Quote from Kum Kum Sangari on the relationship of the Urdu original to Hyder's English translation:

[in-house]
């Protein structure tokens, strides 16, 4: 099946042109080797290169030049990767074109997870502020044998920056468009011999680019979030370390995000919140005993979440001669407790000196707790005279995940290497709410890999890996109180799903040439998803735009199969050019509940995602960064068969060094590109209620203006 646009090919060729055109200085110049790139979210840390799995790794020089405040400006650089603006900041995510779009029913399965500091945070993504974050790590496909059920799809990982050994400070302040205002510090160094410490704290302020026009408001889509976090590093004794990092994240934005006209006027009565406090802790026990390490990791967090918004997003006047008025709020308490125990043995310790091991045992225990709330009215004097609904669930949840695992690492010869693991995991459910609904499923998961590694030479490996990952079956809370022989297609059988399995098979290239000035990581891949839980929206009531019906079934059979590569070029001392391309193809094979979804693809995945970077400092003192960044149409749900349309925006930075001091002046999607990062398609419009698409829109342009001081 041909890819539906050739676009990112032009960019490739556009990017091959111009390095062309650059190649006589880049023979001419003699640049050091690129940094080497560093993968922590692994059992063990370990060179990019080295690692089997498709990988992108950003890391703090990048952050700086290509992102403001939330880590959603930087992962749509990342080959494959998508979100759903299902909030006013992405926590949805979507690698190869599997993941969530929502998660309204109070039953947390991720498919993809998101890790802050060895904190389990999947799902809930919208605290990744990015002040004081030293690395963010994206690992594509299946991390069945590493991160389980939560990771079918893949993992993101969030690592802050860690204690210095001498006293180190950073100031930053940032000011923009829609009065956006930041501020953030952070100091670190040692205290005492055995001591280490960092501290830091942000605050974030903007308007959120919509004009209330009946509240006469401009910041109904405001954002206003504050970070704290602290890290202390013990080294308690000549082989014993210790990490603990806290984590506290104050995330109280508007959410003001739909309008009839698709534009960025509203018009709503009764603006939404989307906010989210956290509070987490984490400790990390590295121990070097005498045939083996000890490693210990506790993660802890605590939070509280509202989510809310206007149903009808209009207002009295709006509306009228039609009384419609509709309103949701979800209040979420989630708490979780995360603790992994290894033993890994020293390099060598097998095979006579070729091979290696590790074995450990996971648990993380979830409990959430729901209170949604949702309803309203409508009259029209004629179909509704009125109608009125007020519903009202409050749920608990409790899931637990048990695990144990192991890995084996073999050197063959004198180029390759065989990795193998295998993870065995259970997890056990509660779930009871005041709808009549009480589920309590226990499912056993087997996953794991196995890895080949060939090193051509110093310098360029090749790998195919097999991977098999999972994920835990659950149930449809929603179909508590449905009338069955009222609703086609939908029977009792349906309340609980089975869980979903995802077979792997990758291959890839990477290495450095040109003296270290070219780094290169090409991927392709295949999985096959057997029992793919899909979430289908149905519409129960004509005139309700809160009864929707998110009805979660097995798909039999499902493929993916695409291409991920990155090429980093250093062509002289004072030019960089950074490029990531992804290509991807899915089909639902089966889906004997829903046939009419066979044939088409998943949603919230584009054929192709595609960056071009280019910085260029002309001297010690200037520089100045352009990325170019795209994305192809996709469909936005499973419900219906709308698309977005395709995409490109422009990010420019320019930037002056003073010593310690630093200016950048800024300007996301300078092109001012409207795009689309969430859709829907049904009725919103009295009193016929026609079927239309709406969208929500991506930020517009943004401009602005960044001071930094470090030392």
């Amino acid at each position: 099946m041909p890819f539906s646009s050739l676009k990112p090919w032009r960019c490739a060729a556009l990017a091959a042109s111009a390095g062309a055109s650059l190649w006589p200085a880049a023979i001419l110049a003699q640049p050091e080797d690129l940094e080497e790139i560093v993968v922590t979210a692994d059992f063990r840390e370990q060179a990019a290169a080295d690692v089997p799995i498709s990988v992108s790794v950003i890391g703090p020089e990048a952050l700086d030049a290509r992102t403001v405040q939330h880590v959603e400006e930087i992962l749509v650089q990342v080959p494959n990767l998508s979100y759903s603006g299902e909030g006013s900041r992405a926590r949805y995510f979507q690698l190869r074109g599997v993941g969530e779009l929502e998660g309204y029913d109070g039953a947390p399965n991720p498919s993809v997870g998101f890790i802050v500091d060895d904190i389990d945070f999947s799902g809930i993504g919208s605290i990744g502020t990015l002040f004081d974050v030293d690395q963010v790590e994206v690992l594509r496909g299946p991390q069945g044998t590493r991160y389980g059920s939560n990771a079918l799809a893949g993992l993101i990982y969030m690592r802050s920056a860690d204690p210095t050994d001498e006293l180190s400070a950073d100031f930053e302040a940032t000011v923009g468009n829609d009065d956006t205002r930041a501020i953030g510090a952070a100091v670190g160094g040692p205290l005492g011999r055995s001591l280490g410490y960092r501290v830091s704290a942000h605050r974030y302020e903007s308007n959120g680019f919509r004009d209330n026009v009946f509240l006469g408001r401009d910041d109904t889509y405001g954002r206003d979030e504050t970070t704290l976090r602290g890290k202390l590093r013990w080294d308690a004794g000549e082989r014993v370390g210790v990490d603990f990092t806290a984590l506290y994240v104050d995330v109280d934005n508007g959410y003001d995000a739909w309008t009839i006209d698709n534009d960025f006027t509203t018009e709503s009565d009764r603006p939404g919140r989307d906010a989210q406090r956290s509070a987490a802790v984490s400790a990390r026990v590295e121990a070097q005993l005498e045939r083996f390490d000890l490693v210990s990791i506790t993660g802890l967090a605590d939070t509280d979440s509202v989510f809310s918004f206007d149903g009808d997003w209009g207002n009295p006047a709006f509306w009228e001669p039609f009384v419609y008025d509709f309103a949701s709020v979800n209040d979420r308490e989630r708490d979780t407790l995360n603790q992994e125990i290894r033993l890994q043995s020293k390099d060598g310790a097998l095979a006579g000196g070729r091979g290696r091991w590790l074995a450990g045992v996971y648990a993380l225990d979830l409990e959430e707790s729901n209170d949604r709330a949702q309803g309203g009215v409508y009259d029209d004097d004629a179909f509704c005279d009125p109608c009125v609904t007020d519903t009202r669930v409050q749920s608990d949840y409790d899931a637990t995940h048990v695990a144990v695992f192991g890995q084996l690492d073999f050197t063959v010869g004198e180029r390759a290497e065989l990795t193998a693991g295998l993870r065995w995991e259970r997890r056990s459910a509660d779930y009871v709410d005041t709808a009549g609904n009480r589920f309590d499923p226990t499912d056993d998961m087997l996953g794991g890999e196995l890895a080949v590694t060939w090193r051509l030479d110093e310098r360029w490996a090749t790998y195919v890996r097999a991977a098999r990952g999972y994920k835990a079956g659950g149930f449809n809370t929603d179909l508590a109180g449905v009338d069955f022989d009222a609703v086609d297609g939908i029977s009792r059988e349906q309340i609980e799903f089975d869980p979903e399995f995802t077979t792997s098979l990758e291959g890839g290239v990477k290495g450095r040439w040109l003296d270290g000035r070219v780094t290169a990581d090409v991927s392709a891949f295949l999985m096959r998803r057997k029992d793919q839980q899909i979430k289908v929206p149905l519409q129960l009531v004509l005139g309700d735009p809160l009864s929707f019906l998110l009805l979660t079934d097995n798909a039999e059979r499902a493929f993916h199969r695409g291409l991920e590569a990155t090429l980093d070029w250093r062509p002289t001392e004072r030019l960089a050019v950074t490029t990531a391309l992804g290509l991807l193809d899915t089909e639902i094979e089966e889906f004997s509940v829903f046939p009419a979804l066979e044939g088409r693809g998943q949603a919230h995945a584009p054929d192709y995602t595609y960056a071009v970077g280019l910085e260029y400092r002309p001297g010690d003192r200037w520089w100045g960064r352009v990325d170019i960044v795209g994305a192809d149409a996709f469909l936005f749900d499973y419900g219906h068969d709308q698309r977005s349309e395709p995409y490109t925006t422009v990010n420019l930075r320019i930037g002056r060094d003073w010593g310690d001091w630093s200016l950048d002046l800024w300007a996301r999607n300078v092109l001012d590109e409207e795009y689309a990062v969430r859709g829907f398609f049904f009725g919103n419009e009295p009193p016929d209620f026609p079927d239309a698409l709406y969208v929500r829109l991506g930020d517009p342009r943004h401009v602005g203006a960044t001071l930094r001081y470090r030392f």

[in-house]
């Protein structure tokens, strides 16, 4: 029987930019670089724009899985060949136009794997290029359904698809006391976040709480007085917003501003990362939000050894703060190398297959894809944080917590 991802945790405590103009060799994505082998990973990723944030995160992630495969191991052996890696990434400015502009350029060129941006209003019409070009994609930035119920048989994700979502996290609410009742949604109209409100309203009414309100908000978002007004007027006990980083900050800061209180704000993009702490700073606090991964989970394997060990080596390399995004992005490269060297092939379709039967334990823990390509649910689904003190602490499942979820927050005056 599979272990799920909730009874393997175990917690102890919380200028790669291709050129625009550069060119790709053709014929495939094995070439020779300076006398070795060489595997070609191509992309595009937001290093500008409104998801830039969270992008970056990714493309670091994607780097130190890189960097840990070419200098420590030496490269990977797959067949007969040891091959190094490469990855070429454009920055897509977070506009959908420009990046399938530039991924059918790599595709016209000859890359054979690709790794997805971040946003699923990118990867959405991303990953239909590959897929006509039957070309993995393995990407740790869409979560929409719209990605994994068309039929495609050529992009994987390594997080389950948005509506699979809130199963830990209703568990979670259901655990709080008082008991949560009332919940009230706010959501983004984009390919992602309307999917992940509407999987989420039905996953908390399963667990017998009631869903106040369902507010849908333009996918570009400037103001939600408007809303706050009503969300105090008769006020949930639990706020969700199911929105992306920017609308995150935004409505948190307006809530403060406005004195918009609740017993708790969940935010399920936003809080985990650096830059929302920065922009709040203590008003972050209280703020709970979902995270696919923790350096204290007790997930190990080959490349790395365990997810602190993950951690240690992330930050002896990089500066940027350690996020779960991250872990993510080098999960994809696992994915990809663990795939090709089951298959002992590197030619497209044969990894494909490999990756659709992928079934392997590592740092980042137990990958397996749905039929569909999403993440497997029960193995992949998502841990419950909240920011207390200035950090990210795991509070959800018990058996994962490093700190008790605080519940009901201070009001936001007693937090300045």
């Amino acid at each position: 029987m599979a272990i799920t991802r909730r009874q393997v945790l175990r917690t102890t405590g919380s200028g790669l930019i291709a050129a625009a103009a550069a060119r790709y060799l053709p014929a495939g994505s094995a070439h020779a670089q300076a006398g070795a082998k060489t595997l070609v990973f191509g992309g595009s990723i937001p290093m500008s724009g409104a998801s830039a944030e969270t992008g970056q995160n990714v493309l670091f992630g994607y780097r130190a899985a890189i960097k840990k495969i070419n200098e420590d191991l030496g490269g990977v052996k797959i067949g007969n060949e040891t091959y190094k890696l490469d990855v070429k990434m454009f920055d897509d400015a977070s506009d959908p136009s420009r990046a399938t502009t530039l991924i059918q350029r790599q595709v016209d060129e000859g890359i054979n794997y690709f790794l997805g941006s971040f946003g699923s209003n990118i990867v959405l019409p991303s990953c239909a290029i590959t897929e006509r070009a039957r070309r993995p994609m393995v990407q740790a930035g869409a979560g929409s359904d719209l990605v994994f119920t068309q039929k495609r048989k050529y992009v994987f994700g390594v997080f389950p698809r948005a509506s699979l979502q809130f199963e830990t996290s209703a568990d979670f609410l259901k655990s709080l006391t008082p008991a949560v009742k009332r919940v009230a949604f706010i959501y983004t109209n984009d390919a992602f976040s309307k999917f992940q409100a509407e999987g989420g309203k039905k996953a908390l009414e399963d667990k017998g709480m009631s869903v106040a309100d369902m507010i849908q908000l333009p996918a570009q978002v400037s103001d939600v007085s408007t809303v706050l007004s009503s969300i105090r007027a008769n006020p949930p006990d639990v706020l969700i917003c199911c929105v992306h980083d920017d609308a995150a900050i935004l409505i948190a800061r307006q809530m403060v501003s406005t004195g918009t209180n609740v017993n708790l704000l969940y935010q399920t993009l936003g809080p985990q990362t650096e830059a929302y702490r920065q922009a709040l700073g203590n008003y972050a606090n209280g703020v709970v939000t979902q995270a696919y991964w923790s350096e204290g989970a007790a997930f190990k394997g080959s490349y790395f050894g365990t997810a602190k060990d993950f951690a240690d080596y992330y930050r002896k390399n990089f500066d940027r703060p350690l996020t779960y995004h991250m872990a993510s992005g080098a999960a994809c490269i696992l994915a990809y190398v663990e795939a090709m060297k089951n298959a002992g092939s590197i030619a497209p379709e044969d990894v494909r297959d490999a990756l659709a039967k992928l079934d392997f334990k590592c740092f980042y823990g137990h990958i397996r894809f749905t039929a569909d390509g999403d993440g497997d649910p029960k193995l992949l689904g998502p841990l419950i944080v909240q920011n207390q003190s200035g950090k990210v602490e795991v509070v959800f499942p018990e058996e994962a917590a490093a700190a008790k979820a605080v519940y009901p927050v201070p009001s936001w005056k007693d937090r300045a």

The innovative structure of Aag ka Darya had no precedent. The novel is staged in four historical periods : first, the expansion of the Mauryan empire under Chandragupta in the fourth century BC; second, the end of the Lodi dynasty and the beginning of Mughal rule in the late fifteenth and early sixteenth centuries; third, the late-eighteenth-century beginnings of East India Company rule until its consolidation in the 1870s; and fourth, the two decades leading up to the 1950s that encompassed nationalist struggle, Partition, and Independence. These constitute four sequential yet discrete experiential moments that can neither be made amenable to a causal and teleological reading, nor slotted in as the discontinuous fragments characteristic of a high modernism. They are more readily grasped as a single constellation, as an individual attempt to apprehend a ‘civilization’, and as a doubled gesture repeated in a different conjuncture when the author’s own English version, River of fire , appeared in 1998. This was a fifth moment, rendered invisible by labels of transliteration or mistranslation, yet so powerful that I was compelled to reread Aag ka Darya backwards from River of Fire . It is a novel recomposed by the author: the changes in some narrative sequences and narrative voices remodulate it both in intention and effect. The basic spatial and temporal structure, however, remains unchanged; the four movements remain linked to each other through sedimentation and retrieval.